For a long period of time in the history fragrances / cosmetics / medicine and a lot of other preparations were made under the same "umbrella". The birth of modern perfumery could be considered the time when Napoleon came with a law that put an end to the confusion between pharmacy and other preparations and by that law all the formulas of products related to health become "public". Perfumery had now its own path and secret history. A perfume formula is in general a list of products and their quantity and eventually a "modus preparandi" or how to prepare it.
I remember when Jean Kerleo explained me how difficult was for them to reconstruct some perfumes found in the Osmotheque (like Crepe de Chine or Chypre) though they had the original formulas of fragrances once mass produced in the 20th century. Imagine now how it should be for a formula from some centuries before.
- original formulas are very hard to find. They were usually kept in a leather book, sometime in a not so accessible place and there were not a lot of copies of that (or no copies at all). Imagine the chances that a XVIIth century formula would have to arrive in 2007.
- original formulas were never published / printed. Though you might find very old perfume books … they are more like a manual but do not offer the exact formula used by a perfumer
Let's say that you have a very old formula, original … you will face the following problems:
- the units of measurement are not those used today. Some ingredients were put by weight other by volume. Some time it was not indicated because let's say … as a perfumer it was obvious to put jasmine infusion by volume and you never thought your formula will live so long. Different countries had different measurements units.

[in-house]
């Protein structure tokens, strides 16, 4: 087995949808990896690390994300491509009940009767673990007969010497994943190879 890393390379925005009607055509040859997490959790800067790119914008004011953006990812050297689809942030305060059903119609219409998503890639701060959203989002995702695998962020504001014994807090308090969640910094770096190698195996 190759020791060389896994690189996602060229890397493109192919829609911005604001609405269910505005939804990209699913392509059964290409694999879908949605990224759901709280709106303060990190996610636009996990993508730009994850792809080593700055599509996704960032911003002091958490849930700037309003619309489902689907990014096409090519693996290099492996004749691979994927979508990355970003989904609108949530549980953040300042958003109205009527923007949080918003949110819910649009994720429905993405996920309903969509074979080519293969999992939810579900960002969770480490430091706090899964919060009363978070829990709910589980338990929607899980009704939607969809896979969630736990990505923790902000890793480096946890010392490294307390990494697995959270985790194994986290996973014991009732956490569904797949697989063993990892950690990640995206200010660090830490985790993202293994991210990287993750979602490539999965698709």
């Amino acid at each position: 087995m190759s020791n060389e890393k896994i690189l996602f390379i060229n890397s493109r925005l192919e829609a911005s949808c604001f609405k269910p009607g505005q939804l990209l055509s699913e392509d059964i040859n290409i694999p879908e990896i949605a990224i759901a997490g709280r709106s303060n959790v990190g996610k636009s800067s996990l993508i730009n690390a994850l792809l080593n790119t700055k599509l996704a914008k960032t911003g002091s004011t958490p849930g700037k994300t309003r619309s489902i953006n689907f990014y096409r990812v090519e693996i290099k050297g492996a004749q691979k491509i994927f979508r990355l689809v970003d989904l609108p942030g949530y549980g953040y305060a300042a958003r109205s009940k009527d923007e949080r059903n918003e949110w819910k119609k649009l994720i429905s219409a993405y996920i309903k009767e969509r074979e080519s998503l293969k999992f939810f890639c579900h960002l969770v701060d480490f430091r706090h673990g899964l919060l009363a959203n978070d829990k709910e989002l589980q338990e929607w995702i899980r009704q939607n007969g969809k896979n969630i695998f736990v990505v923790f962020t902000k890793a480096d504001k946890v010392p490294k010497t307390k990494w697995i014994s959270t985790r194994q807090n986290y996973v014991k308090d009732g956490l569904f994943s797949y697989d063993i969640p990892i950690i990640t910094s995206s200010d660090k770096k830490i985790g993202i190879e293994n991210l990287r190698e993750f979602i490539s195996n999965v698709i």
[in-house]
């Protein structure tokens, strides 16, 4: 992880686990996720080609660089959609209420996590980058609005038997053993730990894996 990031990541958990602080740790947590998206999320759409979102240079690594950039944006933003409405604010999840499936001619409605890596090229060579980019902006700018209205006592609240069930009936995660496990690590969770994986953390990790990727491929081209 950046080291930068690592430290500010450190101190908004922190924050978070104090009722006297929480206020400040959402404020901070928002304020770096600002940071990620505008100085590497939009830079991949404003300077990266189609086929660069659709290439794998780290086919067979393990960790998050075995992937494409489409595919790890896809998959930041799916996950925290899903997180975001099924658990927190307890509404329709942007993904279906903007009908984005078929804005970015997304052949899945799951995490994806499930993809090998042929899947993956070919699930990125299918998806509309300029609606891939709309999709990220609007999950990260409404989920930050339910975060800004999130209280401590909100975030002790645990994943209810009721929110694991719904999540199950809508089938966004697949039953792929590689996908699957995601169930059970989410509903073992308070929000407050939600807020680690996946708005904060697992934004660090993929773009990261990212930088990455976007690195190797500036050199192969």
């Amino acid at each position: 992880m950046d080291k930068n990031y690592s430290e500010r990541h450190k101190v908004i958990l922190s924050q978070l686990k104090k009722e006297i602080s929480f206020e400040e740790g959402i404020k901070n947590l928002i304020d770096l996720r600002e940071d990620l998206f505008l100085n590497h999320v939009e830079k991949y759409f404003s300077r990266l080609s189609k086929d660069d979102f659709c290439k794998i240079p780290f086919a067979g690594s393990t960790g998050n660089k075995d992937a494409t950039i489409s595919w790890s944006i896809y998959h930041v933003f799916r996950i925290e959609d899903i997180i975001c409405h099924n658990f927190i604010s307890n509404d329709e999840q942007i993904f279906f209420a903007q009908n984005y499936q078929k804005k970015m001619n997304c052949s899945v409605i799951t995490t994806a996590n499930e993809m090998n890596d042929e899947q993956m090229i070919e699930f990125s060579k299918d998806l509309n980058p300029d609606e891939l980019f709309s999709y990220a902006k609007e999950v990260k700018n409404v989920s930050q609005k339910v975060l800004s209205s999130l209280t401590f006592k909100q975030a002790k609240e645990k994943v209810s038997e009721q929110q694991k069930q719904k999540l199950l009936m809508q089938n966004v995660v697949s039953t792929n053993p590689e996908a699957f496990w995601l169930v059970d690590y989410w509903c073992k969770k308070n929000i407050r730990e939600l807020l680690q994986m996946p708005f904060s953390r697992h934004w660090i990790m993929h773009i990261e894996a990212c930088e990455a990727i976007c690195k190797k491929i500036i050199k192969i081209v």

- the plants: not all of them have the same origin / botanic name as today. One example: opopanax (what you buy now is not what Coty smelled). The production methods changed a lot. If you have rose oil … for sure it is not the bulgarian rose oil sold by Biolandes.
- the infusions. A lot of alcoholic products were used … like infusions of everything. But it is not surprising when the concentration of infusion is not given. You have civet infusion, musk infusion, vanilla infusion … but you don't know if it's 3%, 5%, 10%. Even in Coty's formulas or Ernest Beaux it was not indicated (and it was industrial and 1920's). Not to speak about what type of musk infusion (Beaux prepared 3 types).
- if you are lucky enough to have a recent formula (end 19th-beg. 20th) you will face another 2 big problems: synthetics and bases. Synthetics you find today are and not the same (there can be a different method of synthesis or purification). Even today you have different quality of the same basic product (ionones, terpineol, etc). The vanillin used by Jacques Guerlain was the old process as I put in Vol de Nuit formula. The terpineol (lilac) produced today has a piny note, the old one not because it used a more expensive route. But when you come to bases (semi finished "perfumes" offered by a supplier) your road might end. Most of the bases are no more available (suppliers doesn't exist or bases were discontinued) and you have no idea what's inside.
Those are some of the most known difficulties when recreating an old formula. If you have a bottle left … you are lucky with the GC. Other wise is a painful work.
As archaeology will be around in 2008 I hope that you realize the amount of work that is behind. Does a marketing director have enough time to spend with all the problems I exposed? When for a new perfume you have 1 month … it's quite rare.
I hope that people will not just stick a name and a story on a new perfume! It happened. (I smelled a 19th cologne with Hedione!!!!).
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Fragrance is the 8th Art - Octavian Coifan - Le Parfum est le 8ème Art